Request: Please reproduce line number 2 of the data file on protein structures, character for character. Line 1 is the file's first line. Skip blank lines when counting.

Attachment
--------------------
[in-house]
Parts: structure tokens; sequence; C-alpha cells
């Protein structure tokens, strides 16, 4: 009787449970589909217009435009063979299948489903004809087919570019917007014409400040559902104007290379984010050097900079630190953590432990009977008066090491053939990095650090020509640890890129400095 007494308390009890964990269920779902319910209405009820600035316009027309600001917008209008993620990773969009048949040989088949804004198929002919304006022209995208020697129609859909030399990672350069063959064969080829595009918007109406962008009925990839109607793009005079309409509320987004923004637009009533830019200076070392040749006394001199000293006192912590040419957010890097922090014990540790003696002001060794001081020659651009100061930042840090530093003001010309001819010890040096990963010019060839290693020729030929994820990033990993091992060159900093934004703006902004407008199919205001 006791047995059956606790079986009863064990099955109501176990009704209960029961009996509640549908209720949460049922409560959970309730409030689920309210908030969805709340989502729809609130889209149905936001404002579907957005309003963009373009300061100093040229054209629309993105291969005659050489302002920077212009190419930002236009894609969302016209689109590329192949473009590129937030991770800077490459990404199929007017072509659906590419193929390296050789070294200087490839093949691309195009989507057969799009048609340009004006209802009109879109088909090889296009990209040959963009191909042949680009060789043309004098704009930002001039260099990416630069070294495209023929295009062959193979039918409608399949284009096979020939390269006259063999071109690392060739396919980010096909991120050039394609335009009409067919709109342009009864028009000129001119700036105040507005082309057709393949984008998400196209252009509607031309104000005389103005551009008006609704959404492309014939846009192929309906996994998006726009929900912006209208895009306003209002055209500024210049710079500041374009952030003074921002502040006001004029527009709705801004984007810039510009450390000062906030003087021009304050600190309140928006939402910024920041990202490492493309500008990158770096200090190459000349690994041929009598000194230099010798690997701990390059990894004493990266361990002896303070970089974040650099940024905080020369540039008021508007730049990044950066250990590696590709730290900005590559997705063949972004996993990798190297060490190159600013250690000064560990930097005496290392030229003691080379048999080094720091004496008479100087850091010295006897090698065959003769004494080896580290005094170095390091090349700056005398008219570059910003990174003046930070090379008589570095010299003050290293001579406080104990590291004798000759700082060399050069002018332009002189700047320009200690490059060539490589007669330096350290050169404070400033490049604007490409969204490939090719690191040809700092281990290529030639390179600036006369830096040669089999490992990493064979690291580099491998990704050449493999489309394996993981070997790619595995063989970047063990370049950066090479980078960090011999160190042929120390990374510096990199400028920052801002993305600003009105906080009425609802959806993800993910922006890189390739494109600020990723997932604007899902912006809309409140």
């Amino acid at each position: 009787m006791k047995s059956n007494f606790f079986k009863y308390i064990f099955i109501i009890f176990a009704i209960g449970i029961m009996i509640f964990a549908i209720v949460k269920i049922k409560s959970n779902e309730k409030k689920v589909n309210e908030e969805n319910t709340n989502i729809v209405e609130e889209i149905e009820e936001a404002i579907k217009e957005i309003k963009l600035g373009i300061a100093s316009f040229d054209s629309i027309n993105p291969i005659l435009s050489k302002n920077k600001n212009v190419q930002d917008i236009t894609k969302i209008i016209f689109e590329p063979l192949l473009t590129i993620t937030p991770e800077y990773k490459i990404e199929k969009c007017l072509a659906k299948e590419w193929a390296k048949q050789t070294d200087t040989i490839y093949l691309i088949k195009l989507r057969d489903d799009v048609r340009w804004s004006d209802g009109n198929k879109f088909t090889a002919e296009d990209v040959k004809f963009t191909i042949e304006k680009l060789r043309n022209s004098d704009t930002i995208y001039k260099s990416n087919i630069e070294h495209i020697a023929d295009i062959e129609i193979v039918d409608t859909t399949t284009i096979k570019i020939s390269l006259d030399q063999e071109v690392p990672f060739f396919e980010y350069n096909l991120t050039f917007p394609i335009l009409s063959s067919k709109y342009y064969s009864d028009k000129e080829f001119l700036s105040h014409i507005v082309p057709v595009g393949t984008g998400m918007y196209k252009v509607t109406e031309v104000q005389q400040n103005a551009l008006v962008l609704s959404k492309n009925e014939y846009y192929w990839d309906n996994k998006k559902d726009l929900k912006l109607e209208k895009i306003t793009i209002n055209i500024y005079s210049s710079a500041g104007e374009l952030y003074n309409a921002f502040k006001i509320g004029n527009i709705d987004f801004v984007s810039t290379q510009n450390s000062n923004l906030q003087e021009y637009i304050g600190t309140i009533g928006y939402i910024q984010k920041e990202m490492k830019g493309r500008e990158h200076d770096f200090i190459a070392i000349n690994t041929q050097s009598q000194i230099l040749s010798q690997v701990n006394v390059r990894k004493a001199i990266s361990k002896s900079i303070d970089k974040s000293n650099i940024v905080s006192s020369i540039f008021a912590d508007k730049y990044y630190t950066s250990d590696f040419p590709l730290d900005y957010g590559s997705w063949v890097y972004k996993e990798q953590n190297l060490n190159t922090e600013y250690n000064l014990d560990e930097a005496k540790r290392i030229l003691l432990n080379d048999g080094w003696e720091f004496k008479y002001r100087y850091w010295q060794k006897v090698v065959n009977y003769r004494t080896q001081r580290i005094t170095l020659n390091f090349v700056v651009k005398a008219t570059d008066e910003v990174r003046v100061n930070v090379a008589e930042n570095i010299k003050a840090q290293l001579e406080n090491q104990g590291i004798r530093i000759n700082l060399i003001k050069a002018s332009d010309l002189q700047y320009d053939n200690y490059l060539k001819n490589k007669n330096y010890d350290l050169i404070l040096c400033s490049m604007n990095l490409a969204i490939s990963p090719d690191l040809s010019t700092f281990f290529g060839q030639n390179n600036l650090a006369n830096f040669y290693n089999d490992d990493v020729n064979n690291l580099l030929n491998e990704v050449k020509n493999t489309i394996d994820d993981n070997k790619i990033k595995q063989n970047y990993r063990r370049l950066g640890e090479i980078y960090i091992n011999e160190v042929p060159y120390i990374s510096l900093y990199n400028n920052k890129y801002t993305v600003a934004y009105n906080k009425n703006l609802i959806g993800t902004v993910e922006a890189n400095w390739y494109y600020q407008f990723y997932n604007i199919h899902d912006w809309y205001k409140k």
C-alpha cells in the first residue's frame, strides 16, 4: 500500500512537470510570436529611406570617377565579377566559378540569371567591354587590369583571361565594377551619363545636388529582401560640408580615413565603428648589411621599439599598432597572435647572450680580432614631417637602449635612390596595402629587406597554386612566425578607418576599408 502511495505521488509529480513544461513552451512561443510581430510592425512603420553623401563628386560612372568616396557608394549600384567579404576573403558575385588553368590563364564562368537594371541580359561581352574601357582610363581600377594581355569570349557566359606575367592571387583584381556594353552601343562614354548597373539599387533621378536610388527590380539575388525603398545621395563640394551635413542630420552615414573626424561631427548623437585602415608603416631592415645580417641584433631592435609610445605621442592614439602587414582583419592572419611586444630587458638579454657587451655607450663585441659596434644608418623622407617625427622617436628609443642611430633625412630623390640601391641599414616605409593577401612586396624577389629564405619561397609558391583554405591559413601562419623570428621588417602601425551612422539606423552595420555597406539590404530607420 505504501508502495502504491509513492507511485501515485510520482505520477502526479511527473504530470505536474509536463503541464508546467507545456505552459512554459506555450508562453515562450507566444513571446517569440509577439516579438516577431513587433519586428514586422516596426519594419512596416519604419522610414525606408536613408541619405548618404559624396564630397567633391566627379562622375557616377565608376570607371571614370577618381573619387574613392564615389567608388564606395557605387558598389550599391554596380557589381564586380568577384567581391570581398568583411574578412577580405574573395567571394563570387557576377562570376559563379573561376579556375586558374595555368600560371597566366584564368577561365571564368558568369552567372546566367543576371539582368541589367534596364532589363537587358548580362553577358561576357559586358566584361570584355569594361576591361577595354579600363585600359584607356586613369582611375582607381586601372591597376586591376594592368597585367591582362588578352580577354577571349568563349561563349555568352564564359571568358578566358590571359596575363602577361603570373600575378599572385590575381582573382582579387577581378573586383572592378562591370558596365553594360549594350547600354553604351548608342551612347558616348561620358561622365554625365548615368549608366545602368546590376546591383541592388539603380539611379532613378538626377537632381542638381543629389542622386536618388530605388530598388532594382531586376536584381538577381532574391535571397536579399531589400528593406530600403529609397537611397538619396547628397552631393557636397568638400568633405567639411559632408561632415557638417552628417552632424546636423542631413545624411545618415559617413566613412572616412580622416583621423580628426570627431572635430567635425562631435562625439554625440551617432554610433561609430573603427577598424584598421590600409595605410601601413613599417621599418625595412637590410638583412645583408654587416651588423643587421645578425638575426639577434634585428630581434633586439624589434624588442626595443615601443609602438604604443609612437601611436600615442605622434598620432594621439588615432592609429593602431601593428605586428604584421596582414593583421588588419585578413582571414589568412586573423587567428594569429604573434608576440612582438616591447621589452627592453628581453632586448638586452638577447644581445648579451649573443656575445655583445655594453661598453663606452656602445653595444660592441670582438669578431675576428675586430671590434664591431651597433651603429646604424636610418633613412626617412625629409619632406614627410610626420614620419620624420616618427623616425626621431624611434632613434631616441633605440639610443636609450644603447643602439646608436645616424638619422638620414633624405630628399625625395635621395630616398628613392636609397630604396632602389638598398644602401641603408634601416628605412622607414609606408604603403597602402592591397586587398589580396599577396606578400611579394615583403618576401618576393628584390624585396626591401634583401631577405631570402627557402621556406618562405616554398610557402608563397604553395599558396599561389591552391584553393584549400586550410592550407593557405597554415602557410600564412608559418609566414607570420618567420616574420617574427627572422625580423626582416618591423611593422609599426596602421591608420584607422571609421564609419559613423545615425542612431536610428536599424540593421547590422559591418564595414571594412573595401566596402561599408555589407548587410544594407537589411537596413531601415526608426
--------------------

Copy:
Parts: structure tokens; sequence; C-alpha cells